The startup doesn’t make self-driving cars. Rather, it's a developer of safety software for companies that do make them, offering video game-style simulations of autonomous driving scenarios. The company’s flagship product is computer program that allows users to test their self-driving cars on virtual streets where unexpected and dangerous conditions pop up, including jaywalkers and trucks that abruptly change lanes.
This type of technology is certainly necessary: While cars with human drivers have their own safety systems in place, ones that drive themselves need a whole different set of tools. As a fatal crash involving a self-driving Uber earlier this year helped indicate, the needs for insuring safety will only grow as autonomous vehicle tech becomes more widespread.
“Unlike the driver assistance systems deployed today—in which the driver is assumed to be attentive—[autonomous vehicles] have to perform safely in any real world scenarios, including the graceful handling of system failures,” Applied Intuition wrote in a blog post announcing its launch.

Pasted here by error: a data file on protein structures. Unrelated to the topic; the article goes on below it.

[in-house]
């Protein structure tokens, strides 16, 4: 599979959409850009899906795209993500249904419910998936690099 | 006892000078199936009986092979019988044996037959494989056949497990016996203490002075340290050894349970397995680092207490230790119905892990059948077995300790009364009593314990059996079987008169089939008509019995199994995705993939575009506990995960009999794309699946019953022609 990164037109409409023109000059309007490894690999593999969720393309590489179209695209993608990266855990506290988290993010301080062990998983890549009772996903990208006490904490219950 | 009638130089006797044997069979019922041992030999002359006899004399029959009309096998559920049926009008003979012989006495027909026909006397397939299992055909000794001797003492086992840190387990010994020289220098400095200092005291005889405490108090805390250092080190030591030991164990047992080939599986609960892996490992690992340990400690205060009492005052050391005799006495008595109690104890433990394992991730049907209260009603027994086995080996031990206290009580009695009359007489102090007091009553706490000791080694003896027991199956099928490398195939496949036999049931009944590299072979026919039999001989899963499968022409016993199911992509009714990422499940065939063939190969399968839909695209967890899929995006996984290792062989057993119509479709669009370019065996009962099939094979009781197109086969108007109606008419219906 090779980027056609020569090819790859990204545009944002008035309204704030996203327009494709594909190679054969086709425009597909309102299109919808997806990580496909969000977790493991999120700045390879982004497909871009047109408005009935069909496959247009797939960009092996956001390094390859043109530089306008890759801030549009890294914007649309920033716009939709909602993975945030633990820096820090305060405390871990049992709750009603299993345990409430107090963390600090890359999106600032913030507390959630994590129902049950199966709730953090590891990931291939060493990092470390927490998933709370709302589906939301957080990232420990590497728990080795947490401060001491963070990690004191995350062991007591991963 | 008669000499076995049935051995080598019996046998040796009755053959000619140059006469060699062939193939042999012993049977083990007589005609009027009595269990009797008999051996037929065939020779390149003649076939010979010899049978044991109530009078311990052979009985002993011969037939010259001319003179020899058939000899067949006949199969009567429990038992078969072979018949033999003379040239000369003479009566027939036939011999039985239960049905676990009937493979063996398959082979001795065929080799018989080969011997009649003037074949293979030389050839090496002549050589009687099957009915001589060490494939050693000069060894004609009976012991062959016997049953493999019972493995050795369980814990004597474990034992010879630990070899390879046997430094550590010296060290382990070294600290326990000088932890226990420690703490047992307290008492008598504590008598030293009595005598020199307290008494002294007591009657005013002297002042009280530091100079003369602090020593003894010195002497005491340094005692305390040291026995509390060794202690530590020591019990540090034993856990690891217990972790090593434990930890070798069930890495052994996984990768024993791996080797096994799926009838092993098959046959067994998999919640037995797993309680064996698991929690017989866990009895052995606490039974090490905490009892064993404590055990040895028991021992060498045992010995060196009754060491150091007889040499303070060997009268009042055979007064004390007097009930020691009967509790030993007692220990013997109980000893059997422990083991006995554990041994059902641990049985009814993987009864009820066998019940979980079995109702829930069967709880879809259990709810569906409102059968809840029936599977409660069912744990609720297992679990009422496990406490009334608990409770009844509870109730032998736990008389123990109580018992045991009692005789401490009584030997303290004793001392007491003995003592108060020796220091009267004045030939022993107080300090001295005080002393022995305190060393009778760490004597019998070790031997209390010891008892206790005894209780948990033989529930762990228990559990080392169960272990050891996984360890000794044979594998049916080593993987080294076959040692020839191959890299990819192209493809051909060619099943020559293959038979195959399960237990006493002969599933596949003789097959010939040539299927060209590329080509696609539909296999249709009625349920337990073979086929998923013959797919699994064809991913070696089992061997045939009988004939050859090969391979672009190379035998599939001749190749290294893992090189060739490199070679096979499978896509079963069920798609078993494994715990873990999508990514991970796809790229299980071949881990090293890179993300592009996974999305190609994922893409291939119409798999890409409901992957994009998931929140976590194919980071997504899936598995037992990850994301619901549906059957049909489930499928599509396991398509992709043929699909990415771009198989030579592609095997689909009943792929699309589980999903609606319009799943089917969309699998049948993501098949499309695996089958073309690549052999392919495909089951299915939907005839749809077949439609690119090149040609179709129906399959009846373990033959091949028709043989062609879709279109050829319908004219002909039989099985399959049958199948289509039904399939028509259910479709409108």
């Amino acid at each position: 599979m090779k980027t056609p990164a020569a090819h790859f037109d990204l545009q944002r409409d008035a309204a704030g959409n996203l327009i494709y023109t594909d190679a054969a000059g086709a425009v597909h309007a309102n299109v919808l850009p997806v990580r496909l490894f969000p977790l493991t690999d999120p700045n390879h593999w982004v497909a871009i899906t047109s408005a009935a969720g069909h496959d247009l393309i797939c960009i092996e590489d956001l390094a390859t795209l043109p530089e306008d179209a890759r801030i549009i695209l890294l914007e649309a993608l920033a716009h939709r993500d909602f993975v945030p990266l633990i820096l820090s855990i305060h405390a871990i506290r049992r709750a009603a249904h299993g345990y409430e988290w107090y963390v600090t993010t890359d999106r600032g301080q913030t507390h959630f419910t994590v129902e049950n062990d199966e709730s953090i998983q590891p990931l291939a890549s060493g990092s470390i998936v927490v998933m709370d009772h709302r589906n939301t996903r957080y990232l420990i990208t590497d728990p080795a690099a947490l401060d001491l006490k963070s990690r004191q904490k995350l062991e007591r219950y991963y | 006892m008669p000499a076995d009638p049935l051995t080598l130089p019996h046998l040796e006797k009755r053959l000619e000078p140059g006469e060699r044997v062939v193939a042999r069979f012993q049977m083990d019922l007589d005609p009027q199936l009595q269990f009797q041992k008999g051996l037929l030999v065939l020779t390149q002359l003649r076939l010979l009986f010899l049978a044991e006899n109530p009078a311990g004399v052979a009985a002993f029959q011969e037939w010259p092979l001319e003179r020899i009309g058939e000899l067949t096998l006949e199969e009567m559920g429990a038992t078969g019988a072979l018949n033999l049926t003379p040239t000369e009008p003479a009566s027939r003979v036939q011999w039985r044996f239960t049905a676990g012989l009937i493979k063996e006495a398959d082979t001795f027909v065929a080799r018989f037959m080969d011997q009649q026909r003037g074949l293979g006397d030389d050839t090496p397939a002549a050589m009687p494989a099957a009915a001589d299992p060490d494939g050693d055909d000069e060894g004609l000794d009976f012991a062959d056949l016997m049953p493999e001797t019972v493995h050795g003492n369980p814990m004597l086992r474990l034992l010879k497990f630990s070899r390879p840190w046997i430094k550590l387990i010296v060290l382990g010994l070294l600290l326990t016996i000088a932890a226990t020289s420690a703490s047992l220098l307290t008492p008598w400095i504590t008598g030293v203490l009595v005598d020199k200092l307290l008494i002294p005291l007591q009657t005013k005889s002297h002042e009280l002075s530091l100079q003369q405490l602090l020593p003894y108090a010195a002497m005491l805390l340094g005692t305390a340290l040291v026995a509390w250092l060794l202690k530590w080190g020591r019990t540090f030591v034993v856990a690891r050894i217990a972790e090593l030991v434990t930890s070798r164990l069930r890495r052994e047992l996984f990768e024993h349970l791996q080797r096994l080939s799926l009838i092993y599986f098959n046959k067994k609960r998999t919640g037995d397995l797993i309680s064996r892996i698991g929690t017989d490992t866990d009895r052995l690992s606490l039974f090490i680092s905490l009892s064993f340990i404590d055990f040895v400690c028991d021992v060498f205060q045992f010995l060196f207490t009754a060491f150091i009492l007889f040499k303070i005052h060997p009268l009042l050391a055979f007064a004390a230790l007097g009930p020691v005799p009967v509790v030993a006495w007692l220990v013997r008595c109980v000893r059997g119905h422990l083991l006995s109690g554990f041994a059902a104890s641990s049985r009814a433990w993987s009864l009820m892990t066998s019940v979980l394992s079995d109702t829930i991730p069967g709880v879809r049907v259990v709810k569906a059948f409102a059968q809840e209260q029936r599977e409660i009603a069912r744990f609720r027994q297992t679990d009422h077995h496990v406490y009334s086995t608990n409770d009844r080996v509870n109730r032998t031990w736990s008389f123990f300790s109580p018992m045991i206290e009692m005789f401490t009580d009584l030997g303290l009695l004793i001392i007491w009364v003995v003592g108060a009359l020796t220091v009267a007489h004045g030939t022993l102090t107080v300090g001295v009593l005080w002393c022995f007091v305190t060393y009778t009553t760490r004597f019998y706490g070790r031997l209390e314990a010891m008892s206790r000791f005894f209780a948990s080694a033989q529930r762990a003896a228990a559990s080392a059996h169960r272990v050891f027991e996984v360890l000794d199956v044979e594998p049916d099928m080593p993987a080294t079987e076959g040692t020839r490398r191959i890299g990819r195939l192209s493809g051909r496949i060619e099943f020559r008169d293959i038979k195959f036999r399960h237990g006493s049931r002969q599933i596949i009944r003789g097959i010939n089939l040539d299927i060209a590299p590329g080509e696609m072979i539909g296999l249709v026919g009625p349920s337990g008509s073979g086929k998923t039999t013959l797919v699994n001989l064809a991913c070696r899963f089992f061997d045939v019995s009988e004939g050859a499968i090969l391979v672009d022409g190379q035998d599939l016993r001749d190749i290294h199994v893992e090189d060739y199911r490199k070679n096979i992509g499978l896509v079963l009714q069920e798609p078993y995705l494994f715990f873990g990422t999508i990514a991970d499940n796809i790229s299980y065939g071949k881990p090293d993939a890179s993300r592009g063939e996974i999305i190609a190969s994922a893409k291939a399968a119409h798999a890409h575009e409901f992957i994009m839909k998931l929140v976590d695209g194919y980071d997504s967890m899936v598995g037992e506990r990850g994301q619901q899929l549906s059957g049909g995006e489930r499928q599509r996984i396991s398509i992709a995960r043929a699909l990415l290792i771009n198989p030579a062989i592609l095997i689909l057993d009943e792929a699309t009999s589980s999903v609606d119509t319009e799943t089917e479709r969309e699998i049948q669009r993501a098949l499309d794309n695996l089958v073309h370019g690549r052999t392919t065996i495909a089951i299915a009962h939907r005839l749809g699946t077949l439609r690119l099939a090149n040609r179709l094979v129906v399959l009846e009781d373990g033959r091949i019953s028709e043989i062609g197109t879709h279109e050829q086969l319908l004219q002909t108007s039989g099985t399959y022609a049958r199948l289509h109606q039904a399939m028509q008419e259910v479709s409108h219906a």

Andreessen Horowitz and Floodgate provided the round of Series A funding for the company, which is also developing software to place in vehicles that will eventually end up on public streets. Marc Andreessen, an a16z co-founder who will join Applied Intuition's board as part of the deal, wrote in his own announcement that he believes “the most under-hyped area of new technology right now is autonomous vehicles, particularly self-driving cars.”
Other venture capitalists are certainly taking note. VC investment in the industry has boomed over the last five years:
As you can see, VC investors around the world have invested $3.7 billion across 54 deals in the autonomous vehicle space so far in 2018, per PitchBook data. Already, VCs have poured more cash into the industry than in any year except 2016.
Some of the other self-driving companies that have brought in funding this year include Zoox, which raised $500 million at a $3.2 billion earlier this summer, and Aurora, which secured a $90 million Series A in February.